Roy Neuberger - Aug. 09, 2019

Recently I was driving through a checkpoint at a United States military base. I did not see any guard, so I proceeded slowly forward. Suddenly there was a loud bang on the rear window. A military policeman stepped out of the shadows and started yelling. He wasn’t interested in hearing that I hadn’t seen him.


My wife commented, there is no such word as “I am sorry” in their language.


That is not the way which the Ruler of the Universe has taught His Nation.


Every weekday we say three times, “S’lach lanu … Forgive us, our Father, for we have erred; pardon us, our King for we have willfully sinned, for You pardon and forgive.” (Shemoneh Esreh) In Tachanun we say, “Oh compassionate and gracious One, I have sinned before You. Hashem, Who is full of mercy, have mercy on me and accept my supplications.”


And Hashem listens! How do we know? Because Am Yisroel is alive today!


We are not only able to admit we are wrong, but we depend upon this admission for our very existence.  A Jew knows that the road to survival passes through the “field of forgiveness.”


On Shabbos afternoon, we say, “[Hashem] leads me on paths of righteousness … though I pass through the valley overshadowed by death.” (Psalm 23) There is a huge resistance to acceptance of guilt. Our ego tells us not to go that way, because the ego has to die, so to speak. But if we hold Hashem’s hand, so to speak, we will get through.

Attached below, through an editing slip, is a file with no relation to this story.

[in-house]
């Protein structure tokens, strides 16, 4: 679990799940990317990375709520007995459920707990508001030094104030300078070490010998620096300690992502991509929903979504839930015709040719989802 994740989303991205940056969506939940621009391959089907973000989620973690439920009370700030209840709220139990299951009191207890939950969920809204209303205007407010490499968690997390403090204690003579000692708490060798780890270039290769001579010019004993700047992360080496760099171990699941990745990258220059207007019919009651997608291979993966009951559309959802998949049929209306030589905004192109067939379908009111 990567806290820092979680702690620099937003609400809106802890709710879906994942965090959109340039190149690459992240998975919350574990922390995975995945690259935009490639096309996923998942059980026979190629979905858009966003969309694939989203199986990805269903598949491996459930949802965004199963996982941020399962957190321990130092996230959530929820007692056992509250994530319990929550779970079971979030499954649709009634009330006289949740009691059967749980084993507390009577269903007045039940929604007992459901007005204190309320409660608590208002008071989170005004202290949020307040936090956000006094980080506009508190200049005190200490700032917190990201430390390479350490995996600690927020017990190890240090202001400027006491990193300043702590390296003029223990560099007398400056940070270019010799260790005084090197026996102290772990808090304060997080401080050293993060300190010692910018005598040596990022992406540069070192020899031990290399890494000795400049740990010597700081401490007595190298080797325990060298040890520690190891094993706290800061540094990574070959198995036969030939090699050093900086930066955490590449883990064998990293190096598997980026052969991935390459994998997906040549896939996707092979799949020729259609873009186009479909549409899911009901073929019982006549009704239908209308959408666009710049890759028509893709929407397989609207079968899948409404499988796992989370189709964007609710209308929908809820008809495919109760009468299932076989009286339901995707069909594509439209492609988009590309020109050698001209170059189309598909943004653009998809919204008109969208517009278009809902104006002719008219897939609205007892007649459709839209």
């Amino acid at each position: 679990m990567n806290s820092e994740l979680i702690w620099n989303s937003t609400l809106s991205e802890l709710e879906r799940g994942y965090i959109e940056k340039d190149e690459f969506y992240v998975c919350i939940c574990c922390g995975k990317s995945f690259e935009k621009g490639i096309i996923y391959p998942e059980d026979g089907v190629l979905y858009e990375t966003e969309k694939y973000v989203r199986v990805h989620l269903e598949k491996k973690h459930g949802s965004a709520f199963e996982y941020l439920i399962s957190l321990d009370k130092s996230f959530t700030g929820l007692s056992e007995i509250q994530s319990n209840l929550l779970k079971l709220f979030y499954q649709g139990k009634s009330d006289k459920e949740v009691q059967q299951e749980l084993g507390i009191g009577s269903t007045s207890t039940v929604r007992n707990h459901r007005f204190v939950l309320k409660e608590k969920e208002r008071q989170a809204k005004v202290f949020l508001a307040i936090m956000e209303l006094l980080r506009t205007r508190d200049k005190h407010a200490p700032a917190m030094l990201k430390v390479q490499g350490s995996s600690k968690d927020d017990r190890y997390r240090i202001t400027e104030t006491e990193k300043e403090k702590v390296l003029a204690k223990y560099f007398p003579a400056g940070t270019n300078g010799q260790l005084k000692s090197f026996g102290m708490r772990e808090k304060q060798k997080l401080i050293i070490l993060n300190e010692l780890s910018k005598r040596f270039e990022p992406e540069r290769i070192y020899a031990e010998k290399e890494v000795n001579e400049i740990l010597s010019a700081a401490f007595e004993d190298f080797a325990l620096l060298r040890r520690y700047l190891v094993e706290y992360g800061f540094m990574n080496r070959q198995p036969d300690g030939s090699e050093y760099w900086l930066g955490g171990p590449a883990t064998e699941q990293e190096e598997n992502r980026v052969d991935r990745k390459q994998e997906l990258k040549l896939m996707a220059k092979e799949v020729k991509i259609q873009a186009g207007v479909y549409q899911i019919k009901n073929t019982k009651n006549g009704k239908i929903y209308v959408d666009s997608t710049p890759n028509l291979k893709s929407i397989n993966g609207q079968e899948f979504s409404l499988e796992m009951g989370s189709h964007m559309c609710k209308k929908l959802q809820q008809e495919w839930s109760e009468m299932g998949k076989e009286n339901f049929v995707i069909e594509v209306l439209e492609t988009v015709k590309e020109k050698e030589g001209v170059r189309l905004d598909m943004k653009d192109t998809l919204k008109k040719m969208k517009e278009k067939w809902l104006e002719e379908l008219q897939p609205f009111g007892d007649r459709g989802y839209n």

It has always amazed me that that the broken Tablets are among the contents of the Holy Ark in the Temple (see Bava Basra 14a/b). Why are these reminders of our rebellion and national embarrassment in the most holy place, the center of the world, the Place to which we all turn in prayer?


In fact, I believe the answer is clear. The very act of teshuva – trying to fix ourselves so that we may come home to our Father and King – is based on our willingness to acknowledge our errors, our rebellions, our iniquities. The uniqueness of a Jew is that we are willing to accept responsibility and humble ourselves in order to come close to Him.


Who was closer to Hashem than Moshe Rabbeinu (Moses)? “Now the man Moshe was exceedingly humble, more than any person on the face of the earth!” (Numbers 12:3)


Our rabbis state, “Who is destined for a share in the World to Come? One who is modest and humble, who enters bowing and leaves bowing, who learns Torah constantly but doesn’t take credit for himself.” (Sanhedrin 8b)


My friends, as we sit on the floor on the Ninth Day of the Month of Av, weeping for our lost Bais Hamikdosh (Holy Temple) and our lost innocence, may Hashem accept our tears, have mercy on us and bring us home in unity and love! We are weeping for our lives, our survival.  May He return to us our Bais Hamikdosh. May the entire world hear and understand: “Ki mi tzion taitzae Torah … From Tzion the Torah will come forth and the word of Hashem from Yerushalayim.” (Isaiah 2:3)




This picture, taken from across the Kosel Plaza, shows the floor where the

Bais Hamikdosh stood (to the left of the mosque) and will soon B”H stand again.


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